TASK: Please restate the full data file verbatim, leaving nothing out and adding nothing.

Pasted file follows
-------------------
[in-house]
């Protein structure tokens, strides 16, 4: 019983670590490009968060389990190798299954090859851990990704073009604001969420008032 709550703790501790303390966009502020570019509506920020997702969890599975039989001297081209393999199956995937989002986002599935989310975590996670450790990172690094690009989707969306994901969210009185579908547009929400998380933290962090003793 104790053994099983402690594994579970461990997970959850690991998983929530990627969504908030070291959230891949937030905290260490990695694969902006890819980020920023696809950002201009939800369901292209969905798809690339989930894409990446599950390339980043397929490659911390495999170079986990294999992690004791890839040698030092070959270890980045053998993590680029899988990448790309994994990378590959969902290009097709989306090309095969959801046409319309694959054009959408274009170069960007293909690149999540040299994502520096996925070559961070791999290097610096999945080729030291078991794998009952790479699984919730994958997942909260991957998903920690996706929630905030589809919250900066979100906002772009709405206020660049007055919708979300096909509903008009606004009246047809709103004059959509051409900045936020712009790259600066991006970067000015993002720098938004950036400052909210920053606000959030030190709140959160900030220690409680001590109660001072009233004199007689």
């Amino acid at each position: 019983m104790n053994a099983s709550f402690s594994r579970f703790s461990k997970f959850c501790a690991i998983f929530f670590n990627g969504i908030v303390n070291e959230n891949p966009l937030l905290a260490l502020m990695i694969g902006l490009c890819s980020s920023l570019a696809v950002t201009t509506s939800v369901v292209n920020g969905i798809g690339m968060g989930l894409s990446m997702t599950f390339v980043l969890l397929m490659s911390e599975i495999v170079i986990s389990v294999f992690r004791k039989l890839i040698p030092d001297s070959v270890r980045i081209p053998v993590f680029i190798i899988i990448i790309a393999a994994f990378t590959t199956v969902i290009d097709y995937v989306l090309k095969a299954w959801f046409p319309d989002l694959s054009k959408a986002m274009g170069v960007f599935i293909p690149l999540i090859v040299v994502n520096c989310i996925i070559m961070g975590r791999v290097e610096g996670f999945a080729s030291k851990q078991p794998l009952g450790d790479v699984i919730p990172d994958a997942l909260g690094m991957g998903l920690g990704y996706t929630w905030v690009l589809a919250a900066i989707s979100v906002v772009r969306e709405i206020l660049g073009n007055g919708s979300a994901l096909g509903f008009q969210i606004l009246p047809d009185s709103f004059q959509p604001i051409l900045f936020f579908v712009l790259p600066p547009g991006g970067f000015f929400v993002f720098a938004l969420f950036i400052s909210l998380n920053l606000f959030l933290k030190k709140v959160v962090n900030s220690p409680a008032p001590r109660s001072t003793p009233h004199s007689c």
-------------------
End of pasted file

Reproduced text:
[in-house]
């Protein structure tokens, strides 16, 4: 019983670590490009968060389990190798299954090859851990990704073009604001969420008032 709550703790501790303390966009502020570019509506920020997702969890599975039989001297081209393999199956995937989002986002599935989310975590996670450790990172690094690009989707969306994901969210009185579908547009929400998380933290962090003793 104790053994099983402690594994579970461990997970959850690991998983929530990627969504908030070291959230891949937030905290260490990695694969902006890819980020920023696809950002201009939800369901292209969905798809690339989930894409990446599950390339980043397929490659911390495999170079986990294999992690004791890839040698030092070959270890980045053998993590680029899988990448790309994994990378590959969902290009097709989306090309095969959801046409319309694959054009959408274009170069960007293909690149999540040299994502520096996925070559961070791999290097610096999945080729030291078991794998009952790479699984919730994958997942909260991957998903920690996706929630905030589809919250900066979100906002772009709405206020660049007055919708979300096909509903008009606004009246047809709103004059959509051409900045936020712009790259600066991006970067000015993002720098938004950036400052909210920053606000959030030190709140959160900030220690409680001590109660001072009233004199007689």
């Amino acid at each position: 019983m104790n053994a099983s709550f402690s594994r579970f703790s461990k997970f959850c501790a690991i998983f929530f670590n990627g969504i908030v303390n070291e959230n891949p966009l937030l905290a260490l502020m990695i694969g902006l490009c890819s980020s920023l570019a696809v950002t201009t509506s939800v369901v292209n920020g969905i798809g690339m968060g989930l894409s990446m997702t599950f390339v980043l969890l397929m490659s911390e599975i495999v170079i986990s389990v294999f992690r004791k039989l890839i040698p030092d001297s070959v270890r980045i081209p053998v993590f680029i190798i899988i990448i790309a393999a994994f990378t590959t199956v969902i290009d097709y995937v989306l090309k095969a299954w959801f046409p319309d989002l694959s054009k959408a986002m274009g170069v960007f599935i293909p690149l999540i090859v040299v994502n520096c989310i996925i070559m961070g975590r791999v290097e610096g996670f999945a080729s030291k851990q078991p794998l009952g450790d790479v699984i919730p990172d994958a997942l909260g690094m991957g998903l920690g990704y996706t929630w905030v690009l589809a919250a900066i989707s979100v906002v772009r969306e709405i206020l660049g073009n007055g919708s979300a994901l096909g509903f008009q969210i606004l009246p047809d009185s709103f004059q959509p604001i051409l900045f936020f579908v712009l790259p600066p547009g991006g970067f000015f929400v993002f720098a938004l969420f950036i400052s909210l998380n920053l606000f959030l933290k030190k709140v959160v962090n900030s220690p409680a008032p001590r109660s001072t003793p009233h004199s007689c």